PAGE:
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Merging, outflows, or rotation? Early galaxy evolution in the context of dark matter assembly

Final Activity Report Summary - ZSIM1GALDYN (Merging, Outflows, or Rotation? Early galaxy evolution in the context of dark matter assembly)

Unlike many other scientists, astronomers are in a lucky position of directly witnessing most of the evolutionary history of their prime research target: the Universe. For example, we know that galaxies evolved primarily in the early universe, and that most of the star formation and galaxy assembly was already completed when the universe was about half its present age. Since we covered different cosmic epochs with our project, we were able to witness this decline in activity directly. Thanks to modern technology, and in particular the recently developed 'integral-field spectroscopy', we are now able to not only study the 'When?' but also the 'How?' of galaxy formation in the early universe. Which physical processes shaped the galaxies we see today?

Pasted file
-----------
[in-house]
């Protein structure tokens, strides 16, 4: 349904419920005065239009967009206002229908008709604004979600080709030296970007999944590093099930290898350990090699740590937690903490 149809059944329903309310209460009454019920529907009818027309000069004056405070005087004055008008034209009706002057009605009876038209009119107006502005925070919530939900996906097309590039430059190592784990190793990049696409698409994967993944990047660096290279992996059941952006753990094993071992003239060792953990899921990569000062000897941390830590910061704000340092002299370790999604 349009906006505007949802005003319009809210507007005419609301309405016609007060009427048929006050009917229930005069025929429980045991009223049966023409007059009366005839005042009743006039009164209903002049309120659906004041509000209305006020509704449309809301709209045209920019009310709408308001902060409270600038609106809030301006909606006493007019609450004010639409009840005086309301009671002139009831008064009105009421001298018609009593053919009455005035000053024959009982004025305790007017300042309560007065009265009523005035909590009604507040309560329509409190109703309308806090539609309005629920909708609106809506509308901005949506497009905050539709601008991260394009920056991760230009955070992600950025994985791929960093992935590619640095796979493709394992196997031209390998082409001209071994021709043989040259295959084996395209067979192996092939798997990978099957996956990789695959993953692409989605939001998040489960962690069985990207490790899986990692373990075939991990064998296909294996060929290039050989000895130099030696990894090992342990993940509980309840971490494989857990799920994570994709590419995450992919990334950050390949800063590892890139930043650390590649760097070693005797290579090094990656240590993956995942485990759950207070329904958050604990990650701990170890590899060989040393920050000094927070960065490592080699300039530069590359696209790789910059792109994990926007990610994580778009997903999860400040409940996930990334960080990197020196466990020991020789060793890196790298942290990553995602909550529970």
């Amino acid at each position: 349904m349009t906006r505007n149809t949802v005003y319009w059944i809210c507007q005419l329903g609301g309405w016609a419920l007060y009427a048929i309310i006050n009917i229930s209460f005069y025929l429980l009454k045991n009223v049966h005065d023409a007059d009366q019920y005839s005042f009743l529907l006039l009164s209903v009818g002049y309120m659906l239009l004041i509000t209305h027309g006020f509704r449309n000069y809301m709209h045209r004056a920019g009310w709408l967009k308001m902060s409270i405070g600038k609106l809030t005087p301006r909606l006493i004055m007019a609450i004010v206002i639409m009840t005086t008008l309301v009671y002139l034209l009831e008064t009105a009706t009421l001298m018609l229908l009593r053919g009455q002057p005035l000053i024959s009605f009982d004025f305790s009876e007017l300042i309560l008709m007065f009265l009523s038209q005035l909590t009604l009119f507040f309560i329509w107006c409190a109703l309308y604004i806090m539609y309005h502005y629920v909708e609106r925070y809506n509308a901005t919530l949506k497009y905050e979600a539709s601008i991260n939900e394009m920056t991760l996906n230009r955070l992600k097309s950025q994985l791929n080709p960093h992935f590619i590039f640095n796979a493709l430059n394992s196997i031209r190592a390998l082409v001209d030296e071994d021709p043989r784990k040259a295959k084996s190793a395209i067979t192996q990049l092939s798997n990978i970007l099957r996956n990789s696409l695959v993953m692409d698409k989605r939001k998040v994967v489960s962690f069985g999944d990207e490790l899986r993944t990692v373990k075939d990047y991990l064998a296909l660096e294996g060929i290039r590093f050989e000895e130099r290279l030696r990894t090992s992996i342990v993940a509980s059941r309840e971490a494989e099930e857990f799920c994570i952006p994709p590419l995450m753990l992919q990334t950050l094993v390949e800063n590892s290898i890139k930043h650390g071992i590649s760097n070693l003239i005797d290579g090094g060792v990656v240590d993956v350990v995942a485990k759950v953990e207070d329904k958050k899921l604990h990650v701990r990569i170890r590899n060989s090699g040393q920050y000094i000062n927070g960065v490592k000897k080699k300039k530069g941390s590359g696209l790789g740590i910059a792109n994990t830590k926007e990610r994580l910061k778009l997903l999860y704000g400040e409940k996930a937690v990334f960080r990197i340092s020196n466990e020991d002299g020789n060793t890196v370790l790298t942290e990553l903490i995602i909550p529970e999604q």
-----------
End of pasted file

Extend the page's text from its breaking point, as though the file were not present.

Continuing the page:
As part of this project, we found that gas physics plays a major role that cannot be neglected, altering the physical gas conditions, and often even leading to galaxy-scaled 'winds' of outflowing gas. The active star formation in galaxies in the early universe may well be self-regulated, through the enormous energy output of supernovae and young stars, which may balance the further collapse of gas into giant molecular clouds and then into stars. However, in the most massive galaxies such processes are not sufficient. In these galaxies, we could show that a yet more powerful process is at work, namely winds triggered by the activity of the central supermassive black hole. These appear to be able to quench star formation in the most extreme starbursts in the universe, by removing most of the available gas, and hence the 'fuel' available to star formation. Thus, we witnessed the 'final fireworks' in the history of the most massive galaxies in the universe, which at low redshift appear 'old, red, and dead'.